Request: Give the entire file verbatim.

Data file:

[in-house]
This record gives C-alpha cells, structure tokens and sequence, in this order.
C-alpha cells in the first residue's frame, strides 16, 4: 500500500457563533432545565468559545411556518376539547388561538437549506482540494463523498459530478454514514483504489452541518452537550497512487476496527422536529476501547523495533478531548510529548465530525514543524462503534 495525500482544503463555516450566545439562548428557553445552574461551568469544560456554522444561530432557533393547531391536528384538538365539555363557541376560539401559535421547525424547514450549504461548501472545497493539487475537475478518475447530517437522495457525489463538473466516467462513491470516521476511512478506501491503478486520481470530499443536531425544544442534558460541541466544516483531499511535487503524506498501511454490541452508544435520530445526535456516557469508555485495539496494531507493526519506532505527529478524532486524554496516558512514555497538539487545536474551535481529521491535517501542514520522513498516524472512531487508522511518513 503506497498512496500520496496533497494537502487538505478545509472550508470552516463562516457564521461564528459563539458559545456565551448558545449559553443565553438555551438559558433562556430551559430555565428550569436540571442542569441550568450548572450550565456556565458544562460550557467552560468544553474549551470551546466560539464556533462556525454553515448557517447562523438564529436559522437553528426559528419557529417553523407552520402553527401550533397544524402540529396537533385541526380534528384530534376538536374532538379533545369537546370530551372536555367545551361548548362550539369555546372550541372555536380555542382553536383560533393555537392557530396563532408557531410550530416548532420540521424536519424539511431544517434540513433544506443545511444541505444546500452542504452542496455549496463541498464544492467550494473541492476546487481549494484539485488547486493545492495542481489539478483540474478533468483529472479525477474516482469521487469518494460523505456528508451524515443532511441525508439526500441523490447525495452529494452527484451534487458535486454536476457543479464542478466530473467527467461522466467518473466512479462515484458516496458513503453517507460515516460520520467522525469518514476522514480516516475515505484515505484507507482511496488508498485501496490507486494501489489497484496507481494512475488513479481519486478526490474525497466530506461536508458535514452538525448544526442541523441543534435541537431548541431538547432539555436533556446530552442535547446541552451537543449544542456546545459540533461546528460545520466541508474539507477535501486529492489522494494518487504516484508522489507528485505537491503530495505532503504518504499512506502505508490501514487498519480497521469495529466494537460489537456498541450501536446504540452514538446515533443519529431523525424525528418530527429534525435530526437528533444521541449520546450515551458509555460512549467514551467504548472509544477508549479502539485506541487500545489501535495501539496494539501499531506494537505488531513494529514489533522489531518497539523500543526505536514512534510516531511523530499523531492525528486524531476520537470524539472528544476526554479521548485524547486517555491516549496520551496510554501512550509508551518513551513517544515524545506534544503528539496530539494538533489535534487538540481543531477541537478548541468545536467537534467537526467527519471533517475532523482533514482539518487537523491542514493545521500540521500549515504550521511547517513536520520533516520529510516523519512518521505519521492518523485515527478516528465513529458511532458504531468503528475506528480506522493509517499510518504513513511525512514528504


[in-house]
This record gives C-alpha cells, structure tokens and sequence, in this order.
C-alpha cells in the first residue's frame, strides 16, 4: 500500500457563533432545565468559545411556518376539547388561538437549506482540494463523498459530478454514514483504489452541518452537550497512487476496527422536529476501547523495533478531548510529548465530525514543524462503534 495525500482544503463555516450566545439562548428557553445552574461551568469544560456554522444561530432557533393547531391536528384538538365539555363557541376560539401559535421547525424547514450549504461548501472545497493539487475537475478518475447530517437522495457525489463538473466516467462513491470516521476511512478506501491503478486520481470530499443536531425544544442534558460541541466544516483531499511535487503524506498501511454490541452508544435520530445526535456516557469508555485495539496494531507493526519506532505527529478524532486524554496516558512514555497538539487545536474551535481529521491535517501542514520522513498516524472512531487508522511518513 503506497498512496500520496496533497494537502487538505478545509472550508470552516463562516457564521461564528459563539458559545456565551448558545449559553443565553438555551438559558433562556430551559430555565428550569436540571442542569441550568450548572450550565456556565458544562460550557467552560468544553474549551470551546466560539464556533462556525454553515448557517447562523438564529436559522437553528426559528419557529417553523407552520402553527401550533397544524402540529396537533385541526380534528384530534376538536374532538379533545369537546370530551372536555367545551361548548362550539369555546372550541372555536380555542382553536383560533393555537392557530396563532408557531410550530416548532420540521424536519424539511431544517434540513433544506443545511444541505444546500452542504452542496455549496463541498464544492467550494473541492476546487481549494484539485488547486493545492495542481489539478483540474478533468483529472479525477474516482469521487469518494460523505456528508451524515443532511441525508439526500441523490447525495452529494452527484451534487458535486454536476457543479464542478466530473467527467461522466467518473466512479462515484458516496458513503453517507460515516460520520467522525469518514476522514480516516475515505484515505484507507482511496488508498485501496490507486494501489489497484496507481494512475488513479481519486478526490474525497466530506461536508458535514452538525448544526442541523441543534435541537431548541431538547432539555436533556446530552442535547446541552451537543449544542456546545459540533461546528460545520466541508474539507477535501486529492489522494494518487504516484508522489507528485505537491503530495505532503504518504499512506502505508490501514487498519480497521469495529466494537460489537456498541450501536446504540452514538446515533443519529431523525424525528418530527429534525435530526437528533444521541449520546450515551458509555460512549467514551467504548472509544477508549479502539485506541487500545489501535495501539496494539501499531506494537505488531513494529514489533522489531518497539523500543526505536514512534510516531511523530499523531492525528486524531476520537470524539472528544476526554479521548485524547486517555491516549496520551496510554501512550509508551518513551513517544515524545506534544503528539496530539494538533489535534487538540481543531477541537478548541468545536467537534467537526467527519471533517475532523482533514482539518487537523491542514493545521500540521500549515504550521511547517513536520520533516520529510516523519512518521505519521492518523485515527478516528465513529458511532458504531468503528475506528480506522493509517499510518504513513511525512514528504